The world is at a critical moment in its history. People around the world – including Canadians – are already feeling the effects of climate change through extreme weather events, melting permafrost in the Arctic, sea-level rise, and more. Climate change is threatening life as we know it.
The science is clear: countries around the world must reach their Paris Agreement targets in order to keep warming within safe limits. Canada has committed to reduce greenhouse gas emissions to 30% below 2005 levels by 2030, and achieve net-zero emissions by 2050.
We have participated in the Climate Leadership Conference for several years to take part in the important exchange of ideas across all levels of government and between the public and private sectors.
Canada is taking strong, measurable action on climate change. The Government of Canada – in partnership with the provinces and territories – is implementing the national climate plan, the Pan-Canadian Framework on Clean Growth and Climate Change, which is making major progress towards meeting and exceeding the 2030 Paris Agreement target.
Some of the more than 50 measures under the Pan-Canadian Framework include:
- Introducing new regulations to reduce methane emissions from the oil and gas sector;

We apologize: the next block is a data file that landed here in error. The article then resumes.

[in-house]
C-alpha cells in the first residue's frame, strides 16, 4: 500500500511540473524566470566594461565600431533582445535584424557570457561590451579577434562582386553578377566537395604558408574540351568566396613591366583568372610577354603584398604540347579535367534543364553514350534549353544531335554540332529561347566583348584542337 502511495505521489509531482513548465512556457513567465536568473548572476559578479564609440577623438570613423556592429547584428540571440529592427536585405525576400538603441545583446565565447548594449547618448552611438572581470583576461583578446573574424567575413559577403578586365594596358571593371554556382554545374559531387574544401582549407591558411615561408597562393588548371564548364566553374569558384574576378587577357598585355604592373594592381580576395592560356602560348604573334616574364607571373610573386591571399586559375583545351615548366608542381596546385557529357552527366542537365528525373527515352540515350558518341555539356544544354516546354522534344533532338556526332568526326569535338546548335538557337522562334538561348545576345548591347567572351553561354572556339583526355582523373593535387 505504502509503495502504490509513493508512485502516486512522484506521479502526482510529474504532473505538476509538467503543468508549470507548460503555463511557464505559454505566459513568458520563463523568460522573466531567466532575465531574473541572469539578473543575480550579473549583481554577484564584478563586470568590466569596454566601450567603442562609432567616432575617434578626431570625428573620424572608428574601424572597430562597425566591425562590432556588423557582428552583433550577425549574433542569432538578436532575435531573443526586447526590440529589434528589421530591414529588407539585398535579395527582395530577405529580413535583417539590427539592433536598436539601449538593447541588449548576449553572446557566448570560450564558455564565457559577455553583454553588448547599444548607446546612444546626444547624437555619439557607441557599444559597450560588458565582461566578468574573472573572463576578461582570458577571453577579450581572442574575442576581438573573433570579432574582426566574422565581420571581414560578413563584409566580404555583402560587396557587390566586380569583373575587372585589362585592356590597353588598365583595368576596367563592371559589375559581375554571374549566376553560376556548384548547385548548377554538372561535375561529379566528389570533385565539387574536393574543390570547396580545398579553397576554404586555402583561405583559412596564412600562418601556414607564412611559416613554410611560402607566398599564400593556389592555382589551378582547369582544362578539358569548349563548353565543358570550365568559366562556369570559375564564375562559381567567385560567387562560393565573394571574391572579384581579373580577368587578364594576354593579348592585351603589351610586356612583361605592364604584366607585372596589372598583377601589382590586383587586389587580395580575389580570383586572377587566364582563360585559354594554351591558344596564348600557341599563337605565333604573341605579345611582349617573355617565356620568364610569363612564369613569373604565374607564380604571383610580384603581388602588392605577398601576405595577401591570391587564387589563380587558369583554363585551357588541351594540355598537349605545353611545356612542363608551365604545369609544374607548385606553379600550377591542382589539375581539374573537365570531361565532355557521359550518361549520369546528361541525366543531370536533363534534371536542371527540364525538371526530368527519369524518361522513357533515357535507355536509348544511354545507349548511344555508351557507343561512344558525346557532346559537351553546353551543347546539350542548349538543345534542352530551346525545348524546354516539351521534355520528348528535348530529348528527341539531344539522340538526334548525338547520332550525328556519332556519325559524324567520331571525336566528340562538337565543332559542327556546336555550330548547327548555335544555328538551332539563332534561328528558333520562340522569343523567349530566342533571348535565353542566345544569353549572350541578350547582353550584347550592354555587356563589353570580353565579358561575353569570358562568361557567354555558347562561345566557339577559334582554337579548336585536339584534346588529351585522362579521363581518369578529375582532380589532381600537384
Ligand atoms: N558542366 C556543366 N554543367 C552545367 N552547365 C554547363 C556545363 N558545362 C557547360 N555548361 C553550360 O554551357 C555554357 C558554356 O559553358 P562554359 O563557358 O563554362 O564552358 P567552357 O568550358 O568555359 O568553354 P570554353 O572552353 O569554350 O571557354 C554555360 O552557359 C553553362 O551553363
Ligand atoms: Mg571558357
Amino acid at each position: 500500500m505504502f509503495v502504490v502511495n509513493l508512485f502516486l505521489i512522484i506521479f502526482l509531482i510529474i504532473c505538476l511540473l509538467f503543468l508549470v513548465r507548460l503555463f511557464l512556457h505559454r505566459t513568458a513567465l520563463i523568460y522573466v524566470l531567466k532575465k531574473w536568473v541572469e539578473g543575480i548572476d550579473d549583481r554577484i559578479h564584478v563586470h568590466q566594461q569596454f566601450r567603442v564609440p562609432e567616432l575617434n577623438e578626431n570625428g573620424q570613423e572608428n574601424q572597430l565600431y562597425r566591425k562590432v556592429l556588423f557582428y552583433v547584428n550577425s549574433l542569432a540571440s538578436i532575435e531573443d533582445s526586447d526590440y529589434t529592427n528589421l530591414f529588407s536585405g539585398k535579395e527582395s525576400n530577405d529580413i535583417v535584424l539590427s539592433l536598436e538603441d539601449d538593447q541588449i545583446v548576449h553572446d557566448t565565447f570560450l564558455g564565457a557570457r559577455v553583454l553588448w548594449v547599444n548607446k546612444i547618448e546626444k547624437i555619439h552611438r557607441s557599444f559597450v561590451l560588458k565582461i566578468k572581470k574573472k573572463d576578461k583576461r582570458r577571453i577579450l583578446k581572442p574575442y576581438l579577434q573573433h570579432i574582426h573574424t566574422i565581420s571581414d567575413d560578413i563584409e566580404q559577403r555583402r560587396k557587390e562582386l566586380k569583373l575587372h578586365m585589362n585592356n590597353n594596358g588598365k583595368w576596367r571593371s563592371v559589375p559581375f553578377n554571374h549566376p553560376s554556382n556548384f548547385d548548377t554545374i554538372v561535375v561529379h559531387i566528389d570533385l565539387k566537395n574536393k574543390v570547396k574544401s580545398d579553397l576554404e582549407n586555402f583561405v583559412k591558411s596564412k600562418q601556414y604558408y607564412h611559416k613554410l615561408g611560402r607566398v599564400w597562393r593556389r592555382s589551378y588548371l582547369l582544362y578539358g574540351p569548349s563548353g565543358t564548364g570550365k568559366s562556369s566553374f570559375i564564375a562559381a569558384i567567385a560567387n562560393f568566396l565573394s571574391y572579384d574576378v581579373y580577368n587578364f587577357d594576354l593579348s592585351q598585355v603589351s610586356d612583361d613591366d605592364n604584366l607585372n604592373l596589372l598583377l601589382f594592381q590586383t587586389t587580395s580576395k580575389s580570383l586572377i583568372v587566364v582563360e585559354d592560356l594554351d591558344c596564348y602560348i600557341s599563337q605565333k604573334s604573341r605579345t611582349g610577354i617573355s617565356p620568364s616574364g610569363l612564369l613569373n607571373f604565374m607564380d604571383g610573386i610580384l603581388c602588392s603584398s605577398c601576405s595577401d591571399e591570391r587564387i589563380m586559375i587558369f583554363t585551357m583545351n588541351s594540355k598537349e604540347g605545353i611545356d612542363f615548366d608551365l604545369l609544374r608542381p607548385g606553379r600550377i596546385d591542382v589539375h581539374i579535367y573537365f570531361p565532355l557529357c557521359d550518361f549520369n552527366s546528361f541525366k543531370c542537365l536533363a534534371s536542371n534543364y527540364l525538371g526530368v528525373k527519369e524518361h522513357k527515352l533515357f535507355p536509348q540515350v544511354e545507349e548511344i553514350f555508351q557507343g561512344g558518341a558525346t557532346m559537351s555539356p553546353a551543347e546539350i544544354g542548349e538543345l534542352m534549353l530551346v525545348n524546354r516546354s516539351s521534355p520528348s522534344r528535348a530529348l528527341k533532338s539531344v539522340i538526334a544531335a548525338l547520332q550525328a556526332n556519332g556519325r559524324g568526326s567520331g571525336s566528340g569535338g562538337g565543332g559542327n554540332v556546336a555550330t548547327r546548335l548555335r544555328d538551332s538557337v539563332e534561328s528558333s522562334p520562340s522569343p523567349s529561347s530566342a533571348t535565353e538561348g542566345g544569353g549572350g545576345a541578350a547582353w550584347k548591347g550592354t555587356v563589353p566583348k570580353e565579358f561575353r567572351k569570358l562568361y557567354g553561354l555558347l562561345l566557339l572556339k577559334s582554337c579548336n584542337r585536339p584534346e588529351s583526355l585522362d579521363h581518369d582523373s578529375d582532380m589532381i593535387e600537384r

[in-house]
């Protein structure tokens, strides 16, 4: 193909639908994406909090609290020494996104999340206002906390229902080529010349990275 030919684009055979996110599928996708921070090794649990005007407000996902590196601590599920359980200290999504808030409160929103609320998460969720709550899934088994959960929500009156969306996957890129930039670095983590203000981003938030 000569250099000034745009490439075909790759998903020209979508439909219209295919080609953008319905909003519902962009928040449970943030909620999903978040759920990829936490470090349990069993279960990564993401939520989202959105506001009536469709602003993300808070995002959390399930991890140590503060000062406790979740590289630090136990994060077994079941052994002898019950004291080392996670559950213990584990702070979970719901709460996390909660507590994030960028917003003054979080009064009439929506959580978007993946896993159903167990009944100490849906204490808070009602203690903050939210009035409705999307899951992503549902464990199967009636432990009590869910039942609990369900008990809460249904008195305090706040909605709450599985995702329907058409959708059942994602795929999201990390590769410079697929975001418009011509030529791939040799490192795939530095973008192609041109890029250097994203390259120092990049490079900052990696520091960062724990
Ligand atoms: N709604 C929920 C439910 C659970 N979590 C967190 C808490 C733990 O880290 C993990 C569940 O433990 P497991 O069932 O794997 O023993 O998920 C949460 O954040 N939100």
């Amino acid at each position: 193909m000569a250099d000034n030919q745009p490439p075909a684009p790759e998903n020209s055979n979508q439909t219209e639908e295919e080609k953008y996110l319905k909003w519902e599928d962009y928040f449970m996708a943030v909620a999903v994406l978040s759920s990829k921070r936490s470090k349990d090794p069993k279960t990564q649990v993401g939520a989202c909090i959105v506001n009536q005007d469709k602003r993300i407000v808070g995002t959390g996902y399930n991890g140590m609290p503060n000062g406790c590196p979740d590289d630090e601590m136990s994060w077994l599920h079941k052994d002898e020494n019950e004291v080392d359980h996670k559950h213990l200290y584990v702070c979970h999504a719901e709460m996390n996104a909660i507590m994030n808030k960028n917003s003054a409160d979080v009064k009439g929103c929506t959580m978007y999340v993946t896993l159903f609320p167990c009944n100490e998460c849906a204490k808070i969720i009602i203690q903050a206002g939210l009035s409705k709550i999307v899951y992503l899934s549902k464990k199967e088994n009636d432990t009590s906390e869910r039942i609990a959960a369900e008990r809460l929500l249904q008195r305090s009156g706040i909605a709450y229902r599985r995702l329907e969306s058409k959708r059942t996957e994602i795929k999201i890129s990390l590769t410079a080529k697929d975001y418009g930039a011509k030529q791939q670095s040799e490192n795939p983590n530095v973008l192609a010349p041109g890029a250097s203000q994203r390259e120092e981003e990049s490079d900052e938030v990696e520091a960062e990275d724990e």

- Reducing greenhouse gas emissions from heavy-duty vehicles;
- Accelerating the phase-out of coal-fired electricity;
- And launching a suite of programs to build Canada’s resilience to climate change, including establishing the Canadian Centre for Climate Services to improve access to climate science and information.
Additionally, the Government of Canada implemented a price on carbon pollution across the country. Canada actively encourages other countries to adopt carbon pricing as the most effective and affordable way to reduce emissions, while growing the economy.
Canada’s climate plan was developed inclusively and collaboratively with provinces and territories, Indigenous peoples, businesses, non-governmental organizations, and Canadians across the country. Emissions in 2030 are projected to be 227 million tonnes lower than projected before the Pan-Canadian Framework was adopted. This is an historic level of emissions reductions.
Innovation is another important part of climate action, both domestically and internationally. Since 2016, the Government of Canada has invested more than $3 billion in the clean technology sector to develop new technologies to reduce emissions. Canadian companies are committed to becoming global leaders in the clean energy future.
Canada played a leading role in negotiating the Paris Agreement in 2015, and the Government continues to engage with a variety of partners who are committed to tackling climate change. For example, through the North American Climate Leadership Dialogue, Canada is working with Mexico and the U.S. Climate Alliance, a bipartisan coalition of 25 U.S. Governors, to accelerate key climate priorities across North America.
Transitioning to a low-carbon economy is an economic opportunity worth over US $26 trillion, and will bring with it up to 65 million new jobs by 2030, according to the Global Commission on Economy and Climate. An opportunity which Canadian businesses are increasingly taking advantage of in order to remain competitive in a world transitioning to a cleaner future.
Countries can accomplish a lot when we all work together. Collectively, we can develop innovative solutions, adopt concrete actions. We can – and must – do it together.